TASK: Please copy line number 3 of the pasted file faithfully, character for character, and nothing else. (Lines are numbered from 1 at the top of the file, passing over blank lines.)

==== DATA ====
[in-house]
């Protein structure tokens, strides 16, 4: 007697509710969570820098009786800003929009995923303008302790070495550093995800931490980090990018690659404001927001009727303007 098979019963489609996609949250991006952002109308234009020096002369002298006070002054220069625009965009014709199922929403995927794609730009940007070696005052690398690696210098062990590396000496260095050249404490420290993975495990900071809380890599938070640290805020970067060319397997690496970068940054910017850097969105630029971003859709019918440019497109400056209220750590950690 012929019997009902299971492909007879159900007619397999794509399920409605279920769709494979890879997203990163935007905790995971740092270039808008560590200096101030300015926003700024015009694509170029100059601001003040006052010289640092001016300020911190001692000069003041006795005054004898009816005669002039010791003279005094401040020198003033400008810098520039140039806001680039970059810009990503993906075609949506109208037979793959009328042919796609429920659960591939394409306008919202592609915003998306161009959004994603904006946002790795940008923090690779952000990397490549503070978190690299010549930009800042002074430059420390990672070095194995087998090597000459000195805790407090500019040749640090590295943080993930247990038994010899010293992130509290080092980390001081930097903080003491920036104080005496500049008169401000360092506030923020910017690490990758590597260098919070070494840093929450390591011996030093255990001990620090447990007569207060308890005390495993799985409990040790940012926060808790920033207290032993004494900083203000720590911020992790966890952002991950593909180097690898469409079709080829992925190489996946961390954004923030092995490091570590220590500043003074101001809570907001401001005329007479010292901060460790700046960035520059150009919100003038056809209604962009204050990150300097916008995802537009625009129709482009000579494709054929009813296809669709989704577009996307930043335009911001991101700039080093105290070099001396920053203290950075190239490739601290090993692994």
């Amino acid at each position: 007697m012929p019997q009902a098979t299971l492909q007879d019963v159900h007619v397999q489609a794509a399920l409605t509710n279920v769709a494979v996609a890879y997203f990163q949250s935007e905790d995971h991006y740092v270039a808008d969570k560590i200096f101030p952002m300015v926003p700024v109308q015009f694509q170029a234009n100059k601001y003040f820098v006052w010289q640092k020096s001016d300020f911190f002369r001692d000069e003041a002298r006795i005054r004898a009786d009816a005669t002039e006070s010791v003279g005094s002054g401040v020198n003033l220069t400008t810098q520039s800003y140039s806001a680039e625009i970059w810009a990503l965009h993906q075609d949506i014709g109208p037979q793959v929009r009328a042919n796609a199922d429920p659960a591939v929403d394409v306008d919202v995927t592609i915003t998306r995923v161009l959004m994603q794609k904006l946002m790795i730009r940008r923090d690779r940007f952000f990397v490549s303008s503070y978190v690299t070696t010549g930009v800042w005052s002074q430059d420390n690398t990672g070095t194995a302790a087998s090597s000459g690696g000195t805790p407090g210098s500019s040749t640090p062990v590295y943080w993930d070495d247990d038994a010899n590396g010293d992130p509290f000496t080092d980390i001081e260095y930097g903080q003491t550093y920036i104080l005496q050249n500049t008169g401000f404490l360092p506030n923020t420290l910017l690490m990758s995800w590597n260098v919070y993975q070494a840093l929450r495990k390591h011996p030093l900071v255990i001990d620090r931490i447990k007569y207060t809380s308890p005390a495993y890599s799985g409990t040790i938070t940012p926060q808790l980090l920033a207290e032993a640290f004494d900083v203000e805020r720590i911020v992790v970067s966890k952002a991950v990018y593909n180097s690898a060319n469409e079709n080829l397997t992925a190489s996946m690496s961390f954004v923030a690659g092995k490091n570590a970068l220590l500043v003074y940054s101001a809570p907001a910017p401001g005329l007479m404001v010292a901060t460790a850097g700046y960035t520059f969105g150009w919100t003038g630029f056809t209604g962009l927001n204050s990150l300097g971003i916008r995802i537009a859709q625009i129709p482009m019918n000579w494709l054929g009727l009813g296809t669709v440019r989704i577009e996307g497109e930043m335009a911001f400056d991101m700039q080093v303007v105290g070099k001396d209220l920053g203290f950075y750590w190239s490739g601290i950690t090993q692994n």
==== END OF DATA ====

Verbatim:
């Amino acid at each position: 007697m012929p019997q009902a098979t299971l492909q007879d019963v159900h007619v397999q489609a794509a399920l409605t509710n279920v769709a494979v996609a890879y997203f990163q949250s935007e905790d995971h991006y740092v270039a808008d969570k560590i200096f101030p952002m300015v926003p700024v109308q015009f694509q170029a234009n100059k601001y003040f820098v006052w010289q640092k020096s001016d300020f911190f002369r001692d000069e003041a002298r006795i005054r004898a009786d009816a005669t002039e006070s010791v003279g005094s002054g401040v020198n003033l220069t400008t810098q520039s800003y140039s806001a680039e625009i970059w810009a990503l965009h993906q075609d949506i014709g109208p037979q793959v929009r009328a042919n796609a199922d429920p659960a591939v929403d394409v306008d919202v995927t592609i915003t998306r995923v161009l959004m994603q794609k904006l946002m790795i730009r940008r923090d690779r940007f952000f990397v490549s303008s503070y978190v690299t070696t010549g930009v800042w005052s002074q430059d420390n690398t990672g070095t194995a302790a087998s090597s000459g690696g000195t805790p407090g210098s500019s040749t640090p062990v590295y943080w993930d070495d247990d038994a010899n590396g010293d992130p509290f000496t080092d980390i001081e260095y930097g903080q003491t550093y920036i104080l005496q050249n500049t008169g401000f404490l360092p506030n923020t420290l910017l690490m990758s995800w590597n260098v919070y993975q070494a840093l929450r495990k390591h011996p030093l900071v255990i001990d620090r931490i447990k007569y207060t809380s308890p005390a495993y890599s799985g409990t040790i938070t940012p926060q808790l980090l920033a207290e032993a640290f004494d900083v203000e805020r720590i911020v992790v970067s966890k952002a991950v990018y593909n180097s690898a060319n469409e079709n080829l397997t992925a190489s996946m690496s961390f954004v923030a690659g092995k490091n570590a970068l220590l500043v003074y940054s101001a809570p907001a910017p401001g005329l007479m404001v010292a901060t460790a850097g700046y960035t520059f969105g150009w919100t003038g630029f056809t209604g962009l927001n204050s990150l300097g971003i916008r995802i537009a859709q625009i129709p482009m019918n000579w494709l054929g009727l009813g296809t669709v440019r989704i577009e996307g497109e930043m335009a911001f400056d991101m700039q080093v303007v105290g070099k001396d209220l920053g203290f950075y750590w190239s490739g601290i950690t090993q692994n």